How do law schools teach the First Amendment?

Thousands of law students around the country are buying their books and heading back to school. Many of them took Constitutional Law during their first year. Few learned much, if anything, about the First Amendment.

In law school, a course on the First Amendment is usually offered as an upper-class elective. But that presents another problem. Even top-notch law professors have trouble cramming all there is to know about the First Amendment in one semester.

Take, for example, Jack Balkin of Yale Law School. Balkin’s First Amendment class covers a variety of areas, from the Establishment Clause to the Free Exercise Clause, from freedom of association to the campaign finance cases.

Under this approach, students are exposed to a wide range of First Amendment topics. The flip side, though, is that most First Amendment courses gloss over (or ignore) important topics such as compelled speech.

Yet the compelled speech doctrine will be relevant in some of the most important First Amendment cases of tomorrow. In a few months, the Supreme Court will decide whether a Colorado law that requires a bakery to bake cakes for same-sex weddings violates the compelled speech doctrine. Next year, laws that mandate GMO labels on food packaging and calorie counts on restaurant menus will go into effect, raising the prospect of additional compelled speech cases.

Law schools should take note of this trend, and offer compelled speech as a stand-alone course. Here’s how I’d structure it:

The first part of the course should go over the traditional compelled speech cases. The Supreme Court case that invalidated a law requiring public schoolchildren to salute the flag would be a good start. Another important Supreme Court decision held that New Hampshire could not require its citizens to display the state motto (“Live Free or Die”) on their license plates.

Part II should then discuss the commercial speech doctrine with cases like Central Hudson. Under that doctrine, courts grant less protection to speech about goods and services for sale. Central Hudson didn’t have much to do with compelled speech, but the case will help students understand why some courts have been reluctant to invalidate mandatory labeling laws.

Finally, Part III should focus on what commentators have called the compelled commercial speech doctrine. This section should cover the Supreme Court’s decision in Zauderer and the D.C. Circuit’s decision upholding a country-of-origin labeling requirement. Students will likely be surprised to learn that courts have diluted First Amendment protections even further when it comes to compelled commercial speech.

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If there were ever a time for a course on compelled speech, now would be it. Many law schools already teach the First Amendment. They should teach the compelled speech doctrine too.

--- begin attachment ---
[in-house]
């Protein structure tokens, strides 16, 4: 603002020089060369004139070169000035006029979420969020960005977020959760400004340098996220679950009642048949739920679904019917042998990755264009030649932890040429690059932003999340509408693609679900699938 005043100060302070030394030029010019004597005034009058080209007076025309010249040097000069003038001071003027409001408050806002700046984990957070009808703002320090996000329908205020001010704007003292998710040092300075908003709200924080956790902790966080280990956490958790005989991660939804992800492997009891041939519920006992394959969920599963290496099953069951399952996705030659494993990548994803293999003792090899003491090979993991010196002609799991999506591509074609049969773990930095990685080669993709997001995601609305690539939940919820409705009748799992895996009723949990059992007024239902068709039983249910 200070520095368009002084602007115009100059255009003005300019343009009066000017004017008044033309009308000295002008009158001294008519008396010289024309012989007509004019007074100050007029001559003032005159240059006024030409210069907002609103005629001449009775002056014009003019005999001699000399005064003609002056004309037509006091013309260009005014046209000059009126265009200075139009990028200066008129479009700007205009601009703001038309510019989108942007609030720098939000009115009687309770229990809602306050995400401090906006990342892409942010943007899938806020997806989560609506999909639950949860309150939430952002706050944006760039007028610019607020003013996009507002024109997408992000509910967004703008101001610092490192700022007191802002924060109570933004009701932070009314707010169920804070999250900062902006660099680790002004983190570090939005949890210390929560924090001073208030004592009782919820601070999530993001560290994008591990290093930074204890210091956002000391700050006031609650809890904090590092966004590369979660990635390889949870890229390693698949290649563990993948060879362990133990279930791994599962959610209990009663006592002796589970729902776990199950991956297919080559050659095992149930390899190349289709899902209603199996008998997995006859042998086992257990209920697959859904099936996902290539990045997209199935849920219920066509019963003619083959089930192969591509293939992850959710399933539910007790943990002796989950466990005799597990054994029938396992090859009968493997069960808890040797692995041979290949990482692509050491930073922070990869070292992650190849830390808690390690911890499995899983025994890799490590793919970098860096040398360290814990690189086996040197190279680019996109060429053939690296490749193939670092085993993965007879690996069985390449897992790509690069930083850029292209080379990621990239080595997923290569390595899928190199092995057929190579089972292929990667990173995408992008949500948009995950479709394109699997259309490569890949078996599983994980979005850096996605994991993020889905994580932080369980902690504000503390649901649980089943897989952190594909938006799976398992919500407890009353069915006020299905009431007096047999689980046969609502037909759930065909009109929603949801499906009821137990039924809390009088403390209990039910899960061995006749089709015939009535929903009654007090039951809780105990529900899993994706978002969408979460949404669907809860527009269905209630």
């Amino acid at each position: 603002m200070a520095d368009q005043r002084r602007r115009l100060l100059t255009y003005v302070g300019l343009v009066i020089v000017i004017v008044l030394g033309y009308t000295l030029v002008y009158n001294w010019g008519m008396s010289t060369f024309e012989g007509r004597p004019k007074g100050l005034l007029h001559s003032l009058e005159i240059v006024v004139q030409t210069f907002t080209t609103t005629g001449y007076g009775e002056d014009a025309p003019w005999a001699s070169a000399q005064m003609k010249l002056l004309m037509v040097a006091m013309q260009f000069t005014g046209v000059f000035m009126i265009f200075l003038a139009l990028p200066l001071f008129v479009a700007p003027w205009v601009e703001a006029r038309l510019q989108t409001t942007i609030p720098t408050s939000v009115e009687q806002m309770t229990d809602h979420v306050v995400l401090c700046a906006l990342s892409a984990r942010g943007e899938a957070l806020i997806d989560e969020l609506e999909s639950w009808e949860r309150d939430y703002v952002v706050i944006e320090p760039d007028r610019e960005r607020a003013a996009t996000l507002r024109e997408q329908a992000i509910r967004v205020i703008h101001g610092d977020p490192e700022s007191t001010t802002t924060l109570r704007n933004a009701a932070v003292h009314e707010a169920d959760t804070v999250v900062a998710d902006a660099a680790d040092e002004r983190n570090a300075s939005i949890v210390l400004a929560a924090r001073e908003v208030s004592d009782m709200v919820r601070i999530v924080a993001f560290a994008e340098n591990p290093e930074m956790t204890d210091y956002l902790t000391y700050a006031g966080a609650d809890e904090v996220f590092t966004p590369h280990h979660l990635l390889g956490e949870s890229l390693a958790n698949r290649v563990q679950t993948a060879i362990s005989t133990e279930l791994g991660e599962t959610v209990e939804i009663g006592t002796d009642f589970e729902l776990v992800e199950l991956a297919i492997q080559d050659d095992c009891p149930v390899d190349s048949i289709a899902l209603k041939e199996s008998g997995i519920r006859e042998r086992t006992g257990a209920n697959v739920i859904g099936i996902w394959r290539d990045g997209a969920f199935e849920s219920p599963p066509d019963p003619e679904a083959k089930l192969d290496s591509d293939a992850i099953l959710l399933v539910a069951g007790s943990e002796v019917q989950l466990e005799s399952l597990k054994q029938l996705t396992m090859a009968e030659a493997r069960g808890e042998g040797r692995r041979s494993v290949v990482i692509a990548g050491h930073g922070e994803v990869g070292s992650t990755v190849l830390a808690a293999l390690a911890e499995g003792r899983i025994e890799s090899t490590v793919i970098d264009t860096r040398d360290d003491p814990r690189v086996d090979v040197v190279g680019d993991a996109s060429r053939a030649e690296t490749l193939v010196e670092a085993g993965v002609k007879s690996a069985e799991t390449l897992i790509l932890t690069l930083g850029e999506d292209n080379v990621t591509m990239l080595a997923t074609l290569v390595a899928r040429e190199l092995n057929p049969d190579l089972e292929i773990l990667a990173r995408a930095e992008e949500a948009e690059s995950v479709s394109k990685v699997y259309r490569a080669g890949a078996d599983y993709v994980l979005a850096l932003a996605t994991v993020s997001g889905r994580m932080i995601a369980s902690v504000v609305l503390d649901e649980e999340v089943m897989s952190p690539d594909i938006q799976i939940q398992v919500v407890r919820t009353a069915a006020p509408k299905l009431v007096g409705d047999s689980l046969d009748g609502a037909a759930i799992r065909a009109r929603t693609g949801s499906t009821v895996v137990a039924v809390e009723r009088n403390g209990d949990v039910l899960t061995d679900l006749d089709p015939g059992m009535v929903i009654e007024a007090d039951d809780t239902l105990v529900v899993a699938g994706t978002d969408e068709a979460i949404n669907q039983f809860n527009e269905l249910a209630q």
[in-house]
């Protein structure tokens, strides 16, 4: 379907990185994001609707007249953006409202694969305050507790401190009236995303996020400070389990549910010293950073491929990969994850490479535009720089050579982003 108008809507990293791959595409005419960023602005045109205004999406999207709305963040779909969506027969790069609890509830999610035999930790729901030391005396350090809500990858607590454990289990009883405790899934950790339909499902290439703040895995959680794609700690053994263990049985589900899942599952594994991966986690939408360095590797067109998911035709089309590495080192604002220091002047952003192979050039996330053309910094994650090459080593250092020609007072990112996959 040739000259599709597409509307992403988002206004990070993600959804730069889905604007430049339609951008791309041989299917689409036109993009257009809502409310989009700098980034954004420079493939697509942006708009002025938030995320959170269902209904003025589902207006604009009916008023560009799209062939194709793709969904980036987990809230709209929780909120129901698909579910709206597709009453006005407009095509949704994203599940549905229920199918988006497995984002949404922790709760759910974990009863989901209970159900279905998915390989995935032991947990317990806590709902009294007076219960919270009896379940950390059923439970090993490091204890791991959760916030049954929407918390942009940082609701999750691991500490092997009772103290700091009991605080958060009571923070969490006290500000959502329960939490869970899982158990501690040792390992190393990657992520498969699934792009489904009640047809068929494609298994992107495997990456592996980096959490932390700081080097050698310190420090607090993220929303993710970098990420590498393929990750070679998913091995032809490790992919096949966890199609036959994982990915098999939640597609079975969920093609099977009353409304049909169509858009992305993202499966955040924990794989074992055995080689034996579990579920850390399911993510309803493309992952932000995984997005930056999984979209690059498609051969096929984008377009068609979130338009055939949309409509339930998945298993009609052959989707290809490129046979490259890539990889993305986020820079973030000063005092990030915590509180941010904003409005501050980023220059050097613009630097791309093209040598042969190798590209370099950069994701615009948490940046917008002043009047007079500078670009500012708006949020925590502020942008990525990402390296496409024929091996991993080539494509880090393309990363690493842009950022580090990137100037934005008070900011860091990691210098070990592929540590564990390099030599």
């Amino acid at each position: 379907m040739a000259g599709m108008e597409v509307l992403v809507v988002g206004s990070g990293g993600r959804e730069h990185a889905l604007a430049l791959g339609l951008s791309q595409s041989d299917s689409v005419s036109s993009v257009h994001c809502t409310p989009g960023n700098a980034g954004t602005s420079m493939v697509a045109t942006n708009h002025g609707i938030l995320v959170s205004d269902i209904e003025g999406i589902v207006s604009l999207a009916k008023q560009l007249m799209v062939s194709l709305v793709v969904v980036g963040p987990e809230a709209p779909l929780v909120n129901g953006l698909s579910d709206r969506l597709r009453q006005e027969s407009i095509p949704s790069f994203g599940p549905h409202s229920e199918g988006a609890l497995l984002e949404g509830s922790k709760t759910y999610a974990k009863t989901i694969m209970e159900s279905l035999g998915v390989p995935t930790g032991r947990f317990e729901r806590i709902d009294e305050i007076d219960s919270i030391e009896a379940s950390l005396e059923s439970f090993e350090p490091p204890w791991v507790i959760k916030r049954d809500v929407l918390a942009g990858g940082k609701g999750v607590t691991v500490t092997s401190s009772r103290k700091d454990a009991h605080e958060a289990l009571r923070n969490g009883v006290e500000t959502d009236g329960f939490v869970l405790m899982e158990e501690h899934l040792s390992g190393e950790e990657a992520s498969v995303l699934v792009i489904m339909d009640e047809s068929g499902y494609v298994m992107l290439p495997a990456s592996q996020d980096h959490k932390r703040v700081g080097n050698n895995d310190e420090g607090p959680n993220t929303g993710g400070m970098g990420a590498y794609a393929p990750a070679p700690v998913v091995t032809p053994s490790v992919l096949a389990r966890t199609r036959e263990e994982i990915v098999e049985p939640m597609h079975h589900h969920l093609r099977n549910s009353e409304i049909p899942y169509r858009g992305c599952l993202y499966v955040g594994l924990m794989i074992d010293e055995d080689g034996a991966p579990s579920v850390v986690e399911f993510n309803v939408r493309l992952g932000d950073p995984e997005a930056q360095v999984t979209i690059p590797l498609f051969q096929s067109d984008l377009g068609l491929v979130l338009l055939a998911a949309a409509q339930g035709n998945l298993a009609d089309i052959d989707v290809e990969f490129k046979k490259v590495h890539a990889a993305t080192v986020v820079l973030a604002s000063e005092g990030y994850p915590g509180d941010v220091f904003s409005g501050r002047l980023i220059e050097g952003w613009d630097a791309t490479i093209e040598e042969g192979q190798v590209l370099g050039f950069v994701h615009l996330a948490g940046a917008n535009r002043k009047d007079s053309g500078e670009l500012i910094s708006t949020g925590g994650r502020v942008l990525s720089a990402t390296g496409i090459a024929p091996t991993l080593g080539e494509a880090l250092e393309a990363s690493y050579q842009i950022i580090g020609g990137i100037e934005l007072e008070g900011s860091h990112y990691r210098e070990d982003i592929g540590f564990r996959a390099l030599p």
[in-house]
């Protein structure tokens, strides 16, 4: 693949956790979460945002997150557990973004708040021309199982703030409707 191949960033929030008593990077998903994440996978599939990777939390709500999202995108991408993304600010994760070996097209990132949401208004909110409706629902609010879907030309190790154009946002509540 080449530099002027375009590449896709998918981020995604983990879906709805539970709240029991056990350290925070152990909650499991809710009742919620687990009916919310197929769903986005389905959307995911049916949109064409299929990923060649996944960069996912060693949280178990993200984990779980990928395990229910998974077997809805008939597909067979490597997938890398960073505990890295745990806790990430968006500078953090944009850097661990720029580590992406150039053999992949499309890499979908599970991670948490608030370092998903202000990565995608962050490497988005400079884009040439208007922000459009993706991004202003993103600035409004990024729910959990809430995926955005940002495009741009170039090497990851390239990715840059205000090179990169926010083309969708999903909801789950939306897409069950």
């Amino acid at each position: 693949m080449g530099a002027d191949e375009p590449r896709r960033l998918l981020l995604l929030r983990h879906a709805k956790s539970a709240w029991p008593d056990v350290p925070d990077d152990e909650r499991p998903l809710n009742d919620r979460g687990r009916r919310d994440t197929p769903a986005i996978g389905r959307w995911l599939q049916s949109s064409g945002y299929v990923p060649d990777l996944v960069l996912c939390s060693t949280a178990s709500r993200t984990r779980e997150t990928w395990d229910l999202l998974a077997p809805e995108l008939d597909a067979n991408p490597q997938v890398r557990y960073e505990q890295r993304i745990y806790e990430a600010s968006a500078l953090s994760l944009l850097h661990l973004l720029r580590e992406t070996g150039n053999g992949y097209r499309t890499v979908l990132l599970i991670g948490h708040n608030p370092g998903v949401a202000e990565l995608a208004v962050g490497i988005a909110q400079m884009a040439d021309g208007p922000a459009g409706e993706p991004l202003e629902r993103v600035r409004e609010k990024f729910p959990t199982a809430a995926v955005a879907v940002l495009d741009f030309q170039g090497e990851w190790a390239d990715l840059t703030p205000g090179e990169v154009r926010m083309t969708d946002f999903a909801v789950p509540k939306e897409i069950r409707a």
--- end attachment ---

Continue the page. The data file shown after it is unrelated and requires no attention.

Forcing people to fill the war chests of political opponents in the name of “democracy”

Guest post by Ethan Blevins. Ethan graduated with a BA in political science from BYU-Idaho and a JD and LLM from Duke School of Law. He was a judicial clerk for Justice Don Willett of the Texas Supreme Court and is currently an attorney with the Pacific Legal Foundation. The views expressed in this post are his own.

Few subjects incite ire like campaign finance and the First Amendment. At a Trader Joe’s in Seattle not long ago, I was accosted by an activist seeking signatures for a petition to overturn Citizens United—perhaps the most notorious and misunderstood campaign-finance case of all time. Shoppers gladly signed his petition until he reached me.

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What does the March for Science say about GMOs?

The March for Science bills itself as a celebration of science. It warns of “an alarming trend toward discrediting scientific consensus.” “Policies that ignore scientific evidence,” the group says, “endanger both human life and the future of our world.”

The same can be said of the federal government’s plans to mandate GMO labeling.

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Free speech, menu labeling, and the $100 cup of coffee

How much would you pay for a cup of coffee? Two dollars? Twenty dollars? How about a hundred?

You’re less likely to buy a cup of coffee if the price jumps from two dollars to twenty. Your chances of purchasing the beverage are even lower if the price skyrockets to a hundred dollars. This is basic economics: as the price rises, demand drops.

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Censorship’s sinister sister

Imagine: Congress enacts two laws to tilt the next election in favor of Joe Smith. The first law forbids voters from speaking poorly of Smith. Typical censorship, and neither you nor a court would hesitate to say that the law violates the First Amendment.

Now consider a second law. This law doesn’t prevent voters from saying anything. Instead, it requires voters to express their support for Smith by placing a “Vote for Smith” sign in their front yard. Does this second law threaten your right to free speech, just as much as law number one?

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